Arnhem is known for its fashion design expertise, which dates back to the time when it was a prosperous town with a growing middle class who demanded the best of clothes. Today this is apparent in a design college and many fashion shops in the town centre.

One landmark is the tower of the church of St. Eusebius, rebuilt after the war. This large church dominates a square where there is an open air market every Friday and Saturday. The church tower has an electric lift and you can go up and have great views over the town, the river, and the bridges.

The Provincial Government Building that was destroyed in the war was replaced with a modern structure in 1954 and it has a musical clock in the main wall. On the hour doors open, bells ring and figures parade to a Carillion of bells.

Next door is the Sabelspoort, or sand tower, the last of four city gates that were in the old walls. It was first mentioned in 1357 and is believed to have been called "sable" which means sand, relating to the sand bar that used to be outside it, next to the river.

The river is the Lower Rhine, a branch of the Rhine that allowed the citizens of Arnhem to join the Hanseatic League in 1443 as a maritime trading port. It is said that the Rhine didn't always run by the town, but a channel was dug and the river diverted so that it did.

It is difficult to imagine moving the mighty river – but a look at a map shows that it does take a loop towards the town, so maybe it is true. The Dutch certainly know how to tame water; they have to as the majority of the population live below sea level. There is a water museum in the town too, showing how the system of dykes has evolved over the centuries.

The Town Hall is a wonderful building. As everywhere, administration and bureaucracy has grown, and a modern "Lego brick" type building has been discretely added to the back. The original building was constructed by General Maarten Van Rossen, who had such a trouble with the Council, planning permission and so on, that he incorporated three "devils" into the doorway, and it has been known as the "Duivelshuis" (devil's house) ever since. It is where Arnhem people have to go to be married, so they say that to be married is to "go to the devil".

There are many lovely old buildings to come across, like the old Post Office with its glazed bricks and with monkeys (no-one knows why) moulded into the plaster work at each window. There are many merchants' houses with typical beams poking out at the roof level to haul up the goods into the loft – today these are mostly cafes.

Eating out in Arnhem is common and not expensive. In the Cornmarket square (Korenmarkt) I found the "Pinoccio" Italian restaurant where there was as much as I could eat for around £6. Other restaurants are similarly very good value for money. The local specialities are a deep apple pie (very filling) and "Arnhemse Meisjes", or Arnhem Maidens, large oval flat biscuits covered with sugar crystals. I was told that they are called "Arnhem Maidens" because like the girls in Arnhem they are very sweet and much sought after. I couldn't possibly comment.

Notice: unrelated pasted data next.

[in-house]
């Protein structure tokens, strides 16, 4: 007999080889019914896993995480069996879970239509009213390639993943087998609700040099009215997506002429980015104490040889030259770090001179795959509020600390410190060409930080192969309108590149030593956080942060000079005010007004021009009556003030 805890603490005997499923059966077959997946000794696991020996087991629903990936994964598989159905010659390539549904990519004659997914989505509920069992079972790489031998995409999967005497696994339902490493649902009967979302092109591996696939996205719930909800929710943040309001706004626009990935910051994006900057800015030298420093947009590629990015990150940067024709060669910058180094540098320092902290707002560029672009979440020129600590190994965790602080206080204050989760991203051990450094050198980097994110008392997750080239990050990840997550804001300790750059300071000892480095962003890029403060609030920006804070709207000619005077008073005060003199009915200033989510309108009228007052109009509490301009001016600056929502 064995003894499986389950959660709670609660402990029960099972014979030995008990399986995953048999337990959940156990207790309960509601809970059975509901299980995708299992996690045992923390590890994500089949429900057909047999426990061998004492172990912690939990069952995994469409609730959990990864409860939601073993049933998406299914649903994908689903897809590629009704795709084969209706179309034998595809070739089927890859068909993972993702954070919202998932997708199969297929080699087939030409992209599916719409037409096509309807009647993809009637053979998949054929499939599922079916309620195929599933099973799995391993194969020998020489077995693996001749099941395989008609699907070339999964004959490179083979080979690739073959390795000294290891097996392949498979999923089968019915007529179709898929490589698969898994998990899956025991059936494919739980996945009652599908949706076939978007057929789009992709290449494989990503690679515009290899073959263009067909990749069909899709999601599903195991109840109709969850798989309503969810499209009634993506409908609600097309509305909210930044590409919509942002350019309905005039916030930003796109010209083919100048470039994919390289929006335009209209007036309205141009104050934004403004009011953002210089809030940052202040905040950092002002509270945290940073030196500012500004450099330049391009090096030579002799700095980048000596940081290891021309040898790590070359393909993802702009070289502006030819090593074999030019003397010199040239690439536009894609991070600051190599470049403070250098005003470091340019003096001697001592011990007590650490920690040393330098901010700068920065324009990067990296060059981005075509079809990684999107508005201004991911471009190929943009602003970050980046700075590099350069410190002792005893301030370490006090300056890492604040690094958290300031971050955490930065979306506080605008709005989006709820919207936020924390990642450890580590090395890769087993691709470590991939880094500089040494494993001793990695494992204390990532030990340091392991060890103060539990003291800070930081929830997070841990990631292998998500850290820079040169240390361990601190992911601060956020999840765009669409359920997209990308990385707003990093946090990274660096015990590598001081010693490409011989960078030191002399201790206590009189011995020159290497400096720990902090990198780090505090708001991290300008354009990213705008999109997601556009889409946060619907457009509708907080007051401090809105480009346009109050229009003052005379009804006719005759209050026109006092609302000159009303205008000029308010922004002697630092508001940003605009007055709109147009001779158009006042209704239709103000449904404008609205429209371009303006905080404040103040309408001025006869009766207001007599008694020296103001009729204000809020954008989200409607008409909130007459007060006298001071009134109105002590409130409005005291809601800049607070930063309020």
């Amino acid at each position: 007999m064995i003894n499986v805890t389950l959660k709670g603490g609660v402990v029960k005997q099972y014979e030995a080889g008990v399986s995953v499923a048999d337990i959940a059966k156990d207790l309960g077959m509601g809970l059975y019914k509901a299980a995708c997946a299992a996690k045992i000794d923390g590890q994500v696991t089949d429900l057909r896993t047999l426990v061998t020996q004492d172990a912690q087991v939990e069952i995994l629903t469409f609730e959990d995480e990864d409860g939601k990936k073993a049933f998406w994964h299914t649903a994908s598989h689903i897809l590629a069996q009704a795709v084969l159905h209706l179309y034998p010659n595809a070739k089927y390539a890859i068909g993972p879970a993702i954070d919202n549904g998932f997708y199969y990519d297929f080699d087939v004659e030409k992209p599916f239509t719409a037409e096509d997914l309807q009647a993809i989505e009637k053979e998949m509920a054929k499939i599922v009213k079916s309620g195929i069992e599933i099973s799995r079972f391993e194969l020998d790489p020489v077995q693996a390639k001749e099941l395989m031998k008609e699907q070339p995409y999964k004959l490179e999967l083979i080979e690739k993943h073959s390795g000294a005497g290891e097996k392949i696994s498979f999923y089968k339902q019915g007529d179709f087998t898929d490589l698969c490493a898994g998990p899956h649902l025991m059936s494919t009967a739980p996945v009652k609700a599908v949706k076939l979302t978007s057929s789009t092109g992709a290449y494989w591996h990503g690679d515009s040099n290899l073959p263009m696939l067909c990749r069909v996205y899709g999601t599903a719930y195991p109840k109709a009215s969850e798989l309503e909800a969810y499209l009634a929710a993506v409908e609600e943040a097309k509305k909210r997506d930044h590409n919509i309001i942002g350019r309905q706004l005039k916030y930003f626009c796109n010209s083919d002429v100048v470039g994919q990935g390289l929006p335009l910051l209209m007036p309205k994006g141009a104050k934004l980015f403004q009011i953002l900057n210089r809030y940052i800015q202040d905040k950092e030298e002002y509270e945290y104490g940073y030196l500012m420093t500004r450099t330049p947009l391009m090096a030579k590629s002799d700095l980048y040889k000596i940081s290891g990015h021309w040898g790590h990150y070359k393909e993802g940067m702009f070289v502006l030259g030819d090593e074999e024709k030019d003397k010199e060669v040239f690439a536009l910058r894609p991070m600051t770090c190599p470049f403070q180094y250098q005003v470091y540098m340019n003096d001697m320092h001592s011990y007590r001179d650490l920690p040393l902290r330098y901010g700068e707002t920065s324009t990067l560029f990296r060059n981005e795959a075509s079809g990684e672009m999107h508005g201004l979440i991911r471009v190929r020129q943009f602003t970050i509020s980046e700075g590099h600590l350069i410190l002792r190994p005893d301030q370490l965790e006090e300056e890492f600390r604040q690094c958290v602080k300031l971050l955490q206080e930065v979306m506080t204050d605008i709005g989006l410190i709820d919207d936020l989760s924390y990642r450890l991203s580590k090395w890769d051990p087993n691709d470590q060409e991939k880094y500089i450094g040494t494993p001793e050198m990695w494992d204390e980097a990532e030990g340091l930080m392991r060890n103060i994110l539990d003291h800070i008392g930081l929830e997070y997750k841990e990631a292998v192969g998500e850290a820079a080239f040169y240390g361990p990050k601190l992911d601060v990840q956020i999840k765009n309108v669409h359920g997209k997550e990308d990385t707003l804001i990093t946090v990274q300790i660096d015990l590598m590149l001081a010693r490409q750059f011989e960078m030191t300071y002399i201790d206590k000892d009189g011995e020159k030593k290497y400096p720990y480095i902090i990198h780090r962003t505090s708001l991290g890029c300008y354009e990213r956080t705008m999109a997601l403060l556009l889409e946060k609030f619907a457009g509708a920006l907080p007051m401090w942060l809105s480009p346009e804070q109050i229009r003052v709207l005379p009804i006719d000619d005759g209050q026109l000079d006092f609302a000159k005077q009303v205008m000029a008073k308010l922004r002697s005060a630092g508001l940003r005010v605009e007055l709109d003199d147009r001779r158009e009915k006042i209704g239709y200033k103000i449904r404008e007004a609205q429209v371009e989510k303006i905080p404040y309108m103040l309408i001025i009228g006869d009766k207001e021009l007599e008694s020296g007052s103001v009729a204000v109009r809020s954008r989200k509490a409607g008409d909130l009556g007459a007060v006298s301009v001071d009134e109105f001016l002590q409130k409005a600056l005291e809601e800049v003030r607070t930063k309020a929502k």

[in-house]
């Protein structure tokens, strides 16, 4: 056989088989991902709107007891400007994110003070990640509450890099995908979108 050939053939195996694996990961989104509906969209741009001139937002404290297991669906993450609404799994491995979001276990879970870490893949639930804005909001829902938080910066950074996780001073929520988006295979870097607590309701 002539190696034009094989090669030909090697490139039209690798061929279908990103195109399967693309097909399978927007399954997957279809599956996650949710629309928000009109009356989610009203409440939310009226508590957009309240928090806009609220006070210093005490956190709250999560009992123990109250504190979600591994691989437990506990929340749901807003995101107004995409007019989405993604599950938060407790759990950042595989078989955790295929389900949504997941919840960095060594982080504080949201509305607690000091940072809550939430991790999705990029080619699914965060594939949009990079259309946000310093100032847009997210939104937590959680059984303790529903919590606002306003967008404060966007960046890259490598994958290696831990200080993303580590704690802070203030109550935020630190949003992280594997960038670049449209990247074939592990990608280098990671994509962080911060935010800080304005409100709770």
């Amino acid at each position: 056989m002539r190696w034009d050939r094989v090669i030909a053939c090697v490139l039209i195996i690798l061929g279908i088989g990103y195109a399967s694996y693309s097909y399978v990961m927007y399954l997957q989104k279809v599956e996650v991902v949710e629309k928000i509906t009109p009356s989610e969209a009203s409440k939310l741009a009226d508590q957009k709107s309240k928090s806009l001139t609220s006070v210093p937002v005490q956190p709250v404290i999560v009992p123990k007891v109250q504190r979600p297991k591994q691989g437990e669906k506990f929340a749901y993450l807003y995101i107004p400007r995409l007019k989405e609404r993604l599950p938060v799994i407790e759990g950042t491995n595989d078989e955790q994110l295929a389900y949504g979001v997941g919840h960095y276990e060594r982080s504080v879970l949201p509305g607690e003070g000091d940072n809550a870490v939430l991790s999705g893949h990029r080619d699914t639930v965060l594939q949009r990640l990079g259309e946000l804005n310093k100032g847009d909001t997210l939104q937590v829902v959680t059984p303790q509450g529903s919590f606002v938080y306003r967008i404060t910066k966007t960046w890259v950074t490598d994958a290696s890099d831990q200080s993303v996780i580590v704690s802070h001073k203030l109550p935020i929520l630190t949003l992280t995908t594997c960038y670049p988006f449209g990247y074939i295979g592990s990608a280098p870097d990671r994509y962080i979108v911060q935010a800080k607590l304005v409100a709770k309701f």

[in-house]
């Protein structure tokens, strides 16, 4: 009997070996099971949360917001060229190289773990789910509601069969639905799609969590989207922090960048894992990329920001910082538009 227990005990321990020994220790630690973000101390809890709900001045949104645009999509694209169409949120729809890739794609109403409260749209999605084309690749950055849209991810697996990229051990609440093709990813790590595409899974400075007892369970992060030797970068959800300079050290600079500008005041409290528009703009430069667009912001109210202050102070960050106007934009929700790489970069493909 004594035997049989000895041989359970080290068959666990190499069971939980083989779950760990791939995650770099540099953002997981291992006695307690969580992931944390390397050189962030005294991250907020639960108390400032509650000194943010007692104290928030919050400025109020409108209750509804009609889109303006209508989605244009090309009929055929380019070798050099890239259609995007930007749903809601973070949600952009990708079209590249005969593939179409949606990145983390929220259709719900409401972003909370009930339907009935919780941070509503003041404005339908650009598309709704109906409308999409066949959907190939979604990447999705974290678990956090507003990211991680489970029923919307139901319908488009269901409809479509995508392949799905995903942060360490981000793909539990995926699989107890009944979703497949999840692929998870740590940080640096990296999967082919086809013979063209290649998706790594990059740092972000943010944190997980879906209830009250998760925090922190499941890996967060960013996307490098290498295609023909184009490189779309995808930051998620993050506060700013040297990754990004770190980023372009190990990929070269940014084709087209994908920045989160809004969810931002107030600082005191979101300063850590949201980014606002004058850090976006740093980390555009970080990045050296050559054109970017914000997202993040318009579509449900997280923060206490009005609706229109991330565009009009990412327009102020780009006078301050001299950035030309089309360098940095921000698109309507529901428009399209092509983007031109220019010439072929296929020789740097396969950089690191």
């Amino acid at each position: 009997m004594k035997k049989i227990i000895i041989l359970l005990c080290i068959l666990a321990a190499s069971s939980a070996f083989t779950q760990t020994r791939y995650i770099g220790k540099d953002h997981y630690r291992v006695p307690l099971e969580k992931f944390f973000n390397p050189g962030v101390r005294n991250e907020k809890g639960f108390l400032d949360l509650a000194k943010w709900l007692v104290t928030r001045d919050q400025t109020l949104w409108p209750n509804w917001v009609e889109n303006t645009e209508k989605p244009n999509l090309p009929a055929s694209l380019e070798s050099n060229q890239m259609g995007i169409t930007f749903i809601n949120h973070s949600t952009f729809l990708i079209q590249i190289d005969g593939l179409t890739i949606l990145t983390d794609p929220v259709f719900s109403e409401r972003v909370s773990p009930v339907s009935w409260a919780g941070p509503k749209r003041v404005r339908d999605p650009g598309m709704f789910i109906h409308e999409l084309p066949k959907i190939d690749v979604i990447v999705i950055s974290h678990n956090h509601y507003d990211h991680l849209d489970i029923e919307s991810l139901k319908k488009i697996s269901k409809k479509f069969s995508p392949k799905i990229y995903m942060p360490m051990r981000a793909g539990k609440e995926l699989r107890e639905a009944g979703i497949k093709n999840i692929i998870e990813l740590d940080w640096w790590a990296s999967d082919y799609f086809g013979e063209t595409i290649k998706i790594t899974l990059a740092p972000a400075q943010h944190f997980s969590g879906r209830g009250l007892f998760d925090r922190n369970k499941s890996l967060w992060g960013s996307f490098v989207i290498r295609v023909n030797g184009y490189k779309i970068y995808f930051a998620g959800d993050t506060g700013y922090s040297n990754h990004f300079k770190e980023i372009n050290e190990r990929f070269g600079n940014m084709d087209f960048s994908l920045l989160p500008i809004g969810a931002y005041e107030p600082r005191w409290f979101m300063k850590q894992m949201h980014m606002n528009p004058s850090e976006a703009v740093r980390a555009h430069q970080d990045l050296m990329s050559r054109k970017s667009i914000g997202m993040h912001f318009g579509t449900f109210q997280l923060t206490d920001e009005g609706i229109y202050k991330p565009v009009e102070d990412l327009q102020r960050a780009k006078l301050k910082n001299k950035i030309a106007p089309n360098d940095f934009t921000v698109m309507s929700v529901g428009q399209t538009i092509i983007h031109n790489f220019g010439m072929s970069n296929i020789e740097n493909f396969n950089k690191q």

Arnhem is a very friendly town (although it has a population of just over 150,000 people it feels like a small town). People are friendly – 100% English speaking. I was looking for a particular shop and just turned and asked the first person coming along, a lady with her grand-daughter. She knew the shop, but couldn't remember quite which street it was on, so pulled out her mobile phone and rang her husband – got the information, and insisted on taking me to the corner to make sure I was going in the right direction.

In every shop and restaurant people were the same, and also on the trolley buses where you pay the driver, who made sure that I got off at the right place for the Airborne Museum. Despite receiving a great many visitors every year to the battle sites and museums, it is not "touristy". In fact, I will tell you what Arnhem has NOT got – open top tourist buses, "trains" running round the sites, boat trips, beggars, people sleeping in the streets, tourist shops selling tat, or public toilets! I asked at the tourist office about this and was told that you use the toilets in the shops or museums – which are all of tip top cleanliness.

Arnhem is easy for us to get to. I flew from Inverness with Flybe to Amsterdam, as do KLM, who also fly from Aberdeen several times a day. Schipol airport has the railway station underneath the airport (once again – integrated transport – makes life easier) and trains run to Arnhem direct twice per hour, and also twice per hour changing at Utrecht (across platform – 5 minutes maximum wait), and the price is Euros 16.90 per adult each way. Dutch trains are super – put ours to shame.

As a holiday destination Arnhem is ideal, peaceful, interesting, prices about the same as here or slightly lower, friendly, with lots to see round about the town as well... but that is another story! You will find plenty to interest you apart from the famous "bridge too far".

More information is available from www.regioarnhemnijmegen.nl and www.arnhemexperience.nl. If you are interested in finding out more of the war, see www.liberationroute.com. For this 70th anniversary year, there will be over 200 events in the region, and on September the 16th it is planned that 50 British military vehicles will converge on Arnhem. For more details specifically about the events, go to www.marketgarden70.nl/en

Do you want to respond to this article? If so, click here to submit your thoughts and they may be published in print.

This site uses cookies. By continuing to browse the site you are agreeing to our use of cookies - Learn More